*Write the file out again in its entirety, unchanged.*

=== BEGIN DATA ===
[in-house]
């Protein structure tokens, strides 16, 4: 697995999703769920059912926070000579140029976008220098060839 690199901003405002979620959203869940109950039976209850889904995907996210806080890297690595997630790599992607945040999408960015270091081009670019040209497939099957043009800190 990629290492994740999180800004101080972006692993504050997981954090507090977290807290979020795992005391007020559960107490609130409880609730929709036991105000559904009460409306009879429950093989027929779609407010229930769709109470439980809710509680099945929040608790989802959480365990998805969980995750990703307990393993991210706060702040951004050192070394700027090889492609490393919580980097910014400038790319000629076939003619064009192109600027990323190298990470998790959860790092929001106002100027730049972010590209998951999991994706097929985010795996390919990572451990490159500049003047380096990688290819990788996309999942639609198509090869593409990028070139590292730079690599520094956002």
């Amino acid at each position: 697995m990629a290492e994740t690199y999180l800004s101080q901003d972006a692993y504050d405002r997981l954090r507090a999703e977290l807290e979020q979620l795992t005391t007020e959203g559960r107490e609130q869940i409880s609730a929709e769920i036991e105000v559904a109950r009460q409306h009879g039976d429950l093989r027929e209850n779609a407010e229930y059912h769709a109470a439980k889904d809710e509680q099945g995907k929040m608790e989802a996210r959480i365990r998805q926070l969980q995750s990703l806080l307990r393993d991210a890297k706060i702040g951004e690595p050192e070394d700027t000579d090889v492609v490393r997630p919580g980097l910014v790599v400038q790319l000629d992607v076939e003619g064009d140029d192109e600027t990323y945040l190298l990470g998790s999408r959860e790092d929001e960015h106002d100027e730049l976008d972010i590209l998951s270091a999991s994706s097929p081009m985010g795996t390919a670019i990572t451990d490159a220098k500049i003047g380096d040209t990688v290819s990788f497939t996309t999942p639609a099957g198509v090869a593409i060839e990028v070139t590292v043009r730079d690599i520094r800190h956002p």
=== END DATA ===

[in-house]
């Protein structure tokens, strides 16, 4: 697995999703769920059912926070000579140029976008220098060839 690199901003405002979620959203869940109950039976209850889904995907996210806080890297690595997630790599992607945040999408960015270091081009670019040209497939099957043009800190 990629290492994740999180800004101080972006692993504050997981954090507090977290807290979020795992005391007020559960107490609130409880609730929709036991105000559904009460409306009879429950093989027929779609407010229930769709109470439980809710509680099945929040608790989802959480365990998805969980995750990703307990393993991210706060702040951004050192070394700027090889492609490393919580980097910014400038790319000629076939003619064009192109600027990323190298990470998790959860790092929001106002100027730049972010590209998951999991994706097929985010795996390919990572451990490159500049003047380096990688290819990788996309999942639609198509090869593409990028070139590292730079690599520094956002």
């Amino acid at each position: 697995m990629a290492e994740t690199y999180l800004s101080q901003d972006a692993y504050d405002r997981l954090r507090a999703e977290l807290e979020q979620l795992t005391t007020e959203g559960r107490e609130q869940i409880s609730a929709e769920i036991e105000v559904a109950r009460q409306h009879g039976d429950l093989r027929e209850n779609a407010e229930y059912h769709a109470a439980k889904d809710e509680q099945g995907k929040m608790e989802a996210r959480i365990r998805q926070l969980q995750s990703l806080l307990r393993d991210a890297k706060i702040g951004e690595p050192e070394d700027t000579d090889v492609v490393r997630p919580g980097l910014v790599v400038q790319l000629d992607v076939e003619g064009d140029d192109e600027t990323y945040l190298l990470g998790s999408r959860e790092d929001e960015h106002d100027e730049l976008d972010i590209l998951s270091a999991s994706s097929p081009m985010g795996t390919a670019i990572t451990d490159a220098k500049i003047g380096d040209t990688v290819s990788f497939t996309t999942p639609a099957g198509v090869a593409i060839e990028v070139t590292v043009r730079d690599i520094r800190h956002p």